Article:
Consequences of a debt ceiling standoff


As we’ve all been hearing and reading about over the last several weeks, a standoff is brewing in Washington DC between political parties involving the debt ceiling. One side wants to raise it. The other side doesn’t unless spending cuts occur. Unless a compromise is reached, many government services will be forced to shut down once government spending reaches the debt ceiling (technically we reached it weeks ago and “creative accounting” will get us to early August before the shutdown would become official).

US Debt Ceiling

Specifically relating to the mortgage industry, there are two consequences that won’t be a lot of fun – a potential suspension of FHA loans and no tax return verification services from the IRS.

FHA loans are funded by banks across the U.S., so this doesn’t mean the money to fund FHA loans is going to disappear. What it does mean is getting the government-insured mortgage insurance policies will be all but impossible while a government shut down is in place.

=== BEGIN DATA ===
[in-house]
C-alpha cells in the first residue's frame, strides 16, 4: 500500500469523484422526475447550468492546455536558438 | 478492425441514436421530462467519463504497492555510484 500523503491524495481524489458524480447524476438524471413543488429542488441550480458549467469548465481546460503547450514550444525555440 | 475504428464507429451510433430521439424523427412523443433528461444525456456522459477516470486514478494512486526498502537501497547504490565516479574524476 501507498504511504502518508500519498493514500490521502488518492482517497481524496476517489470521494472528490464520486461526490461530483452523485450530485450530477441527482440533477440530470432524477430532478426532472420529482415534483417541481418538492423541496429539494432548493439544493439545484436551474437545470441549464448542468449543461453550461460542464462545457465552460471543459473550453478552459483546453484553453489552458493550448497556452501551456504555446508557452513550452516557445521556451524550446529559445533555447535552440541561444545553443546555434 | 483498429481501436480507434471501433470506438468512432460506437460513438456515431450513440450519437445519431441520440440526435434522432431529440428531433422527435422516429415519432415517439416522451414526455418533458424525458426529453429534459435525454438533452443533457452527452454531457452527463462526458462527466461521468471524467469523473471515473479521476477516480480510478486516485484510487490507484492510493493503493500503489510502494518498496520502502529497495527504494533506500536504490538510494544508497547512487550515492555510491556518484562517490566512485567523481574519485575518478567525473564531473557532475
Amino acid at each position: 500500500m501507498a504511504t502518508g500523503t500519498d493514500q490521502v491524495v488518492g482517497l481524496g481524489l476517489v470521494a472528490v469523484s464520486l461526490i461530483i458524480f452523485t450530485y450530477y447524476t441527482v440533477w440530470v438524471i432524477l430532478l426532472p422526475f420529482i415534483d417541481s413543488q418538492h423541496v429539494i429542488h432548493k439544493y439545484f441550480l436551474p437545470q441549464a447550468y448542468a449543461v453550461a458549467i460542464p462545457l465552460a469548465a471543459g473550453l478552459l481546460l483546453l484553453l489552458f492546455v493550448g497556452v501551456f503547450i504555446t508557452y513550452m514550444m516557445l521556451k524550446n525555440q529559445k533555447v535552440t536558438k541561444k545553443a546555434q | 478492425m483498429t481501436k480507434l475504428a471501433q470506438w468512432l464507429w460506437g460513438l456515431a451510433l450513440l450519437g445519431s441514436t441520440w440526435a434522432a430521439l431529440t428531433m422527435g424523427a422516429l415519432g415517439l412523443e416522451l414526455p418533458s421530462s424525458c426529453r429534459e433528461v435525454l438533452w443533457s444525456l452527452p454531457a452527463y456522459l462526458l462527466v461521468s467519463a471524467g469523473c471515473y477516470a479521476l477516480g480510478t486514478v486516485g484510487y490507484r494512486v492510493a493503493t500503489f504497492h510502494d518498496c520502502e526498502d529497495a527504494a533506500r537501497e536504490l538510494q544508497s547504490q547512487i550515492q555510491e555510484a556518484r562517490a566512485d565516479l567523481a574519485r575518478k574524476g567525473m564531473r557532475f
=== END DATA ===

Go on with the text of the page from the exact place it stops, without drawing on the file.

If pressed on the matter, lenders could probably fund and the float FHA loans until they could get the mortgage insurance from the government on the FHA loans once the shut down is over. The larger issue would be the suspension government services. Most government offices will close with the exception of social security, medicare, and the military. This means the IRS will temporarily close its doors.

Lenders require a verification of filed tax returns on all borrowers, and these requests are fulfilled by the IRS. Closing a loan without verifying the filed tax returns through the IRS in our cautious lending environment is a risk that many lenders may be unwilling to accept. Since the IRS would not be able to fulfill these requests, one can argue that this could effectively shut down the mortgage industry until the debt ceiling situation is resolved.

Hopefully nothing will come of this… the two sides will compromise… the shut down avoided… the housing market can continue to move along. That said, the potential shut down date is estimated to be only a few weeks away. What can should you do?

First, if the plan is to buy a home this summer, I would recommend getting started today. There is enough time to find a home and close on it prior to the end of July. Next, I wouldn’t have an extended closing date. If you can be ready to close before the end of July, do it to ensure your plans won’t be impacted by anything taking place in D.C.

Lastly, get started :-). If you plan to buy a home in the state of Georgia, I know just the person to help get you going!

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